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Xbox One X, the ultimate home cinema system? We compare with the One S and PS4 Pro

Microsoft’s freshly-launched Xbox One X is a seriously powerful games console which also doubles as a premium home cinema system, thanks to its support for 4K HDR video streaming, UHD Blu-ray playback and other impressive media specs. Here’s how the One X will replace your current TV streamers and entertainment devices, plus how it compares with the Xbox One S and PS4 Pro for media chops.

Microsoft’s new Xbox One X console is an absolute demon. Billed as ’40 percent more powerful than any other console’, the One X is rammed to the nostrils with seriously strong specs. You can expect hyper-realistic visuals for your games sessions, which might get a little disturbing when ploughing through grannies in GTA and the rest.

Of course, consoles these days aren’t just a workout for your thumbs. As well as playing adrenaline-fuelled games, the likes of the Xbox and PS4 Pro can stream 4K quality movies and shows from online services like Netflix. You get built-in optical drives for enjoying UHD Blu-rays and can even plug in other streamers, to expand their functionality.

So how does the Xbox One X stack up as a home entertainment centre and is it better than the One S and Sony’s PS4 Pro? Here’s all you need to know.

If you’re not the patient type (the One X doesn’t hit the UK until November 2017), check out our guides on using the Xbox One S as a home cinema system and using the PS4 Pro as a home cinema system.

Xbox One X vs One S vs PS4 Pro: 4K video streaming

Like the Xbox One S and PS4 Pro before it, Microsoft’s shiny new console can of course stream video in up to 4K Ultra HD resolution. That means movies and shows will be blasted at your eyeballs with a glorious 3840×2160 pixel resolution.

That’s not it for the gorgeous visuals, however. Full HDR10 support will offer a wide colour gamut, combined with strong contrast between light and dark areas to produce hyper-realistic images.

Read next: What does the Xbox One X’s HDR support mean?

This all means that the Xbox One X will work as a centre for streaming 4K and HDR content via the likes of Netflix, Amazon Prime Instant Video, YouTube and other online services. Available content is set to explode in 2017, as many devices now support 4K and HDR media – including phones like the Sony Xperia XZ Premium.

The existing One S already offers support for 4K HDR video streaming of course, as does Sony’s PS4 Pro. So if you already own one of those consoles, you don’t need to upgrade to the One X to enjoy Ultra HD.

Of course, if you don’t have a 4K HDR-ready TV, you won’t be able to enjoy the powerful visuals on offer. Likewise, you’ll need to ensure that your home is set up for 4K streaming, if you want to enjoy UHD Netflix video. So you may need to factor those into the overall price if you’re thinking of upgrading.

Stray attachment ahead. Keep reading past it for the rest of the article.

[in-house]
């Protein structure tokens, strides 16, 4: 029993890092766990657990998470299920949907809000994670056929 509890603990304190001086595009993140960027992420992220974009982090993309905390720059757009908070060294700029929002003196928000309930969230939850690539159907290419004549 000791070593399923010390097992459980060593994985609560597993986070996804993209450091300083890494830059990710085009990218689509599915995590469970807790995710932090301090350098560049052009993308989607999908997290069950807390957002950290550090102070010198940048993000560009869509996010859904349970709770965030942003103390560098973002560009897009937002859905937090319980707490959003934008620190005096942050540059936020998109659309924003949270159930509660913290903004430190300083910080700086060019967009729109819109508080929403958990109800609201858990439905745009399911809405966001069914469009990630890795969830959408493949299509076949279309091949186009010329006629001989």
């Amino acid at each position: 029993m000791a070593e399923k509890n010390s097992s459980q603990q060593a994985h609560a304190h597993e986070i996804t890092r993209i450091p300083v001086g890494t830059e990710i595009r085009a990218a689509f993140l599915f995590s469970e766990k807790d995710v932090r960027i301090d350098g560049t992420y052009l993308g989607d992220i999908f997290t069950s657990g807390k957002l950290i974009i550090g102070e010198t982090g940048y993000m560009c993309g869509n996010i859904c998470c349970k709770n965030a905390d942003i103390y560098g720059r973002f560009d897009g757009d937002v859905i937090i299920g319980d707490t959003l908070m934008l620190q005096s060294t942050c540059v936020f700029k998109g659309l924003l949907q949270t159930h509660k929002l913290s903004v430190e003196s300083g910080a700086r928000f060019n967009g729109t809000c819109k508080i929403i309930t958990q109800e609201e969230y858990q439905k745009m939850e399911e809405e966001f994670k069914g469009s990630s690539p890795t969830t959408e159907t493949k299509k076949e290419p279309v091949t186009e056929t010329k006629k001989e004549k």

Xbox One X vs One S vs PS4 Pro: Movies on disc

The One X isn’t just built for streaming video, however. Microsoft’s console is also a 4K and HDR Ultra High Definition Blu-ray player, thanks to its built-in disc drive. Good news, as we’re seeing a strong collection of 4K HDR Blu-rays released these days. Plus, if you’ve seen our best 4K Blu-ray players round-up, you’ll know they aren’t exactly cheap.

The One S also offers UHD Blu-ray playback, so again there’s no difference between the two Xbox consoles. However, Sony rather strangely decided to not bother with a 4K Blu-ray drive, presumably on a cost-cutting mission. So if you want to enjoy those crisp Ultra HD visuals, you’ll have to stick to streaming.

Xbox One X vs One S vs PS4 Pro: Audio quality

One fully expected addition to the One X is the support for Dolby Atmos surround sound.

Dolby Atmos uses upfiring speakers to offer the most immersive sound experience possible. As far as surround sound goes it’s impressively accurate, as long as your speaker setup (or headphones) can handle it.

Microsoft has already rolled out Dolby Atmos support to the Xbox One S as well as the original Xbox One, so we’d have been shocked not to see it included as standard in the One X. This is mainly used for more immersive gaming, so you can hear bullets coming at you from every angle. However, Dolby Atmos will also work for movies, to take full advantage of that Ultra HD Blu-ray player.

While the One S also supports Dolby Atmos, Sony’s PS4 Pro does not; you’re stuck with standard Dolby Digital. That’s another win for Microsoft, then.

Xbox One X vs One S vs PS4 Pro: Connectivity

The One X sports an HDMI 2.0b port for outputting video at 2160p resolution, at 60Hz.

You also have an HDMI 1.4b port for input. That means you’ll be able to use Microsoft’s device as a pass-through for your existing set-top box. So even the likes of 4K UHD Sky can be accessed via your console controller and home screen, without the need to switch to a different feed.

Ports are rounded off by three USB connections.

Xbox One X vs One S vs PS4 Pro: Storage

Microsoft packs 1TB of storage space into the new One X console as default. That’s a good amount of room for installing games, downloading DLC and of course sticking a load of movies and music onto your console, to enjoy at your leisure.

The older One S starts at 500MB but you can pay a little more for more storage, if desired. The same goes for the Playstation PS4 Pro.

Xbox One X UK price and release date

Microsoft’s new Xbox One X will hit the UK in November 2017, specifically November 7. The asking price is £449. Not cheap, but considering the performance and features on offer, that’s really not a bad deal.

Read next: Xbox One X or gaming PC?


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